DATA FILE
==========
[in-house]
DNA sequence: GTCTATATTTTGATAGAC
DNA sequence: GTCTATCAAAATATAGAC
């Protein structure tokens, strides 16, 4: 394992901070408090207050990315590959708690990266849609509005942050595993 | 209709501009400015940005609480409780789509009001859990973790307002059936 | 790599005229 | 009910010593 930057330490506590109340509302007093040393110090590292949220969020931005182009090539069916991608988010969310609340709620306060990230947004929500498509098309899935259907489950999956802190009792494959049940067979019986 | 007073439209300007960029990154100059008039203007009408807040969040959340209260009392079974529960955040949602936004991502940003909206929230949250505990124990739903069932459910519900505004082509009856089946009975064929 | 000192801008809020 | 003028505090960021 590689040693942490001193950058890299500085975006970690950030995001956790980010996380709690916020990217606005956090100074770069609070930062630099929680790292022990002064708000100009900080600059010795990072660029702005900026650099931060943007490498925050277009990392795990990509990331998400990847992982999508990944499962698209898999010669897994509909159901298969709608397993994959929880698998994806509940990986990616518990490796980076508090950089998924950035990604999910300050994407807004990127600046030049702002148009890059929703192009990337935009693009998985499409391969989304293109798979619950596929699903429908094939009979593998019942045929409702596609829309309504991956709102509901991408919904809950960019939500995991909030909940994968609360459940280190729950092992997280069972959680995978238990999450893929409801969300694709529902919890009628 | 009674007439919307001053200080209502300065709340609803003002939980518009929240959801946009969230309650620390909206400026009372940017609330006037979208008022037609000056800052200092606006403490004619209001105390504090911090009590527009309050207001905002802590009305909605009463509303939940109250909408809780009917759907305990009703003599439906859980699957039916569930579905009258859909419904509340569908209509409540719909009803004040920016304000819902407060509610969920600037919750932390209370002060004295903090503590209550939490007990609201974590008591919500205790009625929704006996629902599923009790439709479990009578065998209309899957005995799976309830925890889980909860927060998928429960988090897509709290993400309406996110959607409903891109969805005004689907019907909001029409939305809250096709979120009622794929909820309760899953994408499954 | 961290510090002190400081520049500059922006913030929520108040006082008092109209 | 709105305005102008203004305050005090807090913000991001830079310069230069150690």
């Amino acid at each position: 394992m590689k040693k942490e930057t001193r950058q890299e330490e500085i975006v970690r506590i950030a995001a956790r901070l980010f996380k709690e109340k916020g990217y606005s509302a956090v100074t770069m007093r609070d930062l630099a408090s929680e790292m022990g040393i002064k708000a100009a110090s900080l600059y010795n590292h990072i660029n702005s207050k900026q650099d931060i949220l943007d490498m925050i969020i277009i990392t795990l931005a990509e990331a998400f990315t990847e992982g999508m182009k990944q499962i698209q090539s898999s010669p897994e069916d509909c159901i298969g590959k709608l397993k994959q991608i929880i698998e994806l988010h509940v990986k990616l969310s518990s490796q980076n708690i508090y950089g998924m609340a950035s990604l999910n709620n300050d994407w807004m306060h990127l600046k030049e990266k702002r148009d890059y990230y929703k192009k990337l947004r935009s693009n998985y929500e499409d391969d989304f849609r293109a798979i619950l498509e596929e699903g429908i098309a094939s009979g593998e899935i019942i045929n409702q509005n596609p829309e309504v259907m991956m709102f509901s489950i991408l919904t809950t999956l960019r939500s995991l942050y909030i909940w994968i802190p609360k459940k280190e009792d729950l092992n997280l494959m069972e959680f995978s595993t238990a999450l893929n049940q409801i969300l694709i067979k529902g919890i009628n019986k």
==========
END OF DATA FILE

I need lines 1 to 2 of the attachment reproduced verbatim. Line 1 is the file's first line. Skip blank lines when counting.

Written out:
[in-house]
DNA sequence: GTCTATATTTTGATAGAC